by Matt Weik, BS, CSCS, CPT, CSN
Imagine… There’s a little bowl of seeds that people say can control your blood sugar level, improve digestion, help with various heart conditions, and potentially hold the power to kick cancer in the teeth. Would you believe it? Luckily, such seeds exist, and they are known as flaxseed.
Let’s dive deeper into the benefits offered by these tiny seeds full of nutrition. Here’s what you need to know about flaxseed.
Disclaimer: This article is for informational purposes only and is not meant to treat or diagnose any condition or disease. You should always consult with your doctor before adding any supplements to your regimen to ensure you are healthy enough to do so and to ensure the supplements will not interact with any medications you may currently be taking.
What is Flaxseed?
Flaxseeds, also known as Linseeds, are the most versatile seeds that can enhance the taste and texture of any recipe. It has a mild and nutty flavor with a crunchy consistency and can be an excellent addition to pancakes, smoothies, oats, or even burgers.
Flaxseed originated in the Middle East thousands of years ago but has recently gained a lot of popularity as a healthy addition to the food. It is linked to various health benefits like improving digestion, reducing the risk of heart diseases, and more. This is due to the presence of omega-3s, fiber, and various plant compounds in the flaxseed.
Here are a few health benefits of flaxseed backed by science:
1. Lowers the risk of cancer
Flaxseeds contain lignans, which are known to have cancer-fighting properties. Lignans are plant compounds that are known to reduce the risk of developing various types of cancer like breast, lung, prostate, and colon. In flaxseeds, lignans are up to 800 times higher than any other plant compound.
A study shows that flaxseeds help to lower the risk of breast cancer, most importantly, for postmenopausal women.
2. Controls cholesterol levels
High cholesterol is known to be linked to various heart diseases. Flaxseed is known for its ability to help lower cholesterol levels. Studies show that consuming flaxseed can help reduce cholesterol by 6-8%. Plus, there is also a 9-18% reduction in LDL.
These cholesterol-lowering effects are due to the presence of high fiber and lignin content in flaxseed. Both of these substances bind with the cholesterol-rich bile acid and carry them down your digestive tract.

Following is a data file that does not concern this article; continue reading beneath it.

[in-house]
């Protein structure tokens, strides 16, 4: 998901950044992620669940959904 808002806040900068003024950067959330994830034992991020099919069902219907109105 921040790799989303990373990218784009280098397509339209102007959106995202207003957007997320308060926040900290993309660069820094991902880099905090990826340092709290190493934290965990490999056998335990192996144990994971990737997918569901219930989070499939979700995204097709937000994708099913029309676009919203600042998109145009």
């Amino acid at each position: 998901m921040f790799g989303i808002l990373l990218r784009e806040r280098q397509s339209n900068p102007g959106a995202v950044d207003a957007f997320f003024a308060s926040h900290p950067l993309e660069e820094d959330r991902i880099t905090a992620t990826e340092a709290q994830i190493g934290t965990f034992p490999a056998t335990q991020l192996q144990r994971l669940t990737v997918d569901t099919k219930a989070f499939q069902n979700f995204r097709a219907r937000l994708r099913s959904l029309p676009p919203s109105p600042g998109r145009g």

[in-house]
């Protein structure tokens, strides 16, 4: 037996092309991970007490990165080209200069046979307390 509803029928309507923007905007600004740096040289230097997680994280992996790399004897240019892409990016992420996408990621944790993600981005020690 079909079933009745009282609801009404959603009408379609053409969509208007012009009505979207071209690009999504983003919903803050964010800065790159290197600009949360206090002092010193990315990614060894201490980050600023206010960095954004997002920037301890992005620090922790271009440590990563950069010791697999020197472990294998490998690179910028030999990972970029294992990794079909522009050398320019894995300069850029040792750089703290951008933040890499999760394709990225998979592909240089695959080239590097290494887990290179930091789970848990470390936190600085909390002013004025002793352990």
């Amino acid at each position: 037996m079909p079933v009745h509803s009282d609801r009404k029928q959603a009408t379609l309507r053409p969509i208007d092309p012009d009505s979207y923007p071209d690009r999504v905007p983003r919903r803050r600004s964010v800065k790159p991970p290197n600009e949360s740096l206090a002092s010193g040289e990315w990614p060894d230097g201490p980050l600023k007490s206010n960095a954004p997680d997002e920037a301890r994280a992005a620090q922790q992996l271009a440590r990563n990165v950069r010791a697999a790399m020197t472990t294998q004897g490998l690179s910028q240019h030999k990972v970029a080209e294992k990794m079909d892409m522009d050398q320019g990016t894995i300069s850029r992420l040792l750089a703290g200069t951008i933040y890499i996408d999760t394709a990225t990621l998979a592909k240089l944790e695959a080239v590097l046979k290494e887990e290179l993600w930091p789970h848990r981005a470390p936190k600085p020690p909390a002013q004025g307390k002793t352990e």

3. Reduces blood pressure
Another study shows that consuming 30 grams of flaxseed per day helps to reduce blood pressure in those with high levels.
4. Stabilize the blood sugar levels
If you have diabetes, flaxseed can be a great addition to your diet.
Flaxseed is known to help stabilize blood sugar levels. As per studies, flaxseed can reduce blood sugar levels and prevent insulin resistance. This blood sugar lowering effect is due to the presence of soluble fiber content. Research says that soluble fibers slow down sugar absorption in the blood, which in short, helps to reduce the blood sugar level.
Flaxseed helps with Type 2 diabetes, and you must note that this benefit applies only in the case of whole flaxseed and not flaxseed oil, as it lacks fiber.
Ground Flaxseed —Whole Flaxseed — Flaxseed Oil
It is recommended to consume ground flaxseed as compared to whole flaxseed as they are easier to digest because the intestines find it difficult to break the hard outer shell.
Flaxseed oil is produced through cold pressing and is very sensitive to heat and light. And this is why it is not suitable for high-heat cooking like frying.
Recommended Daily Dosage
It is best to limit your flaxseed intake to around 4-5 tsp (28-35 grams) per day.
Risks Associated with Using Flaxseed
Though flaxseed is known for its various benefits, there are downsides as well. Since flaxseed is high in fiber, consuming it in large amounts can lead to digestive issues, bloating, and more.
Apart from that, flaxseed can also interact with various medications like blood thinners. It should be noted that if you are pregnant or breastfeeding, be extra cautious when consuming flaxseed. And it is better to consult your healthcare professional before adding flaxseed supplements to your routine.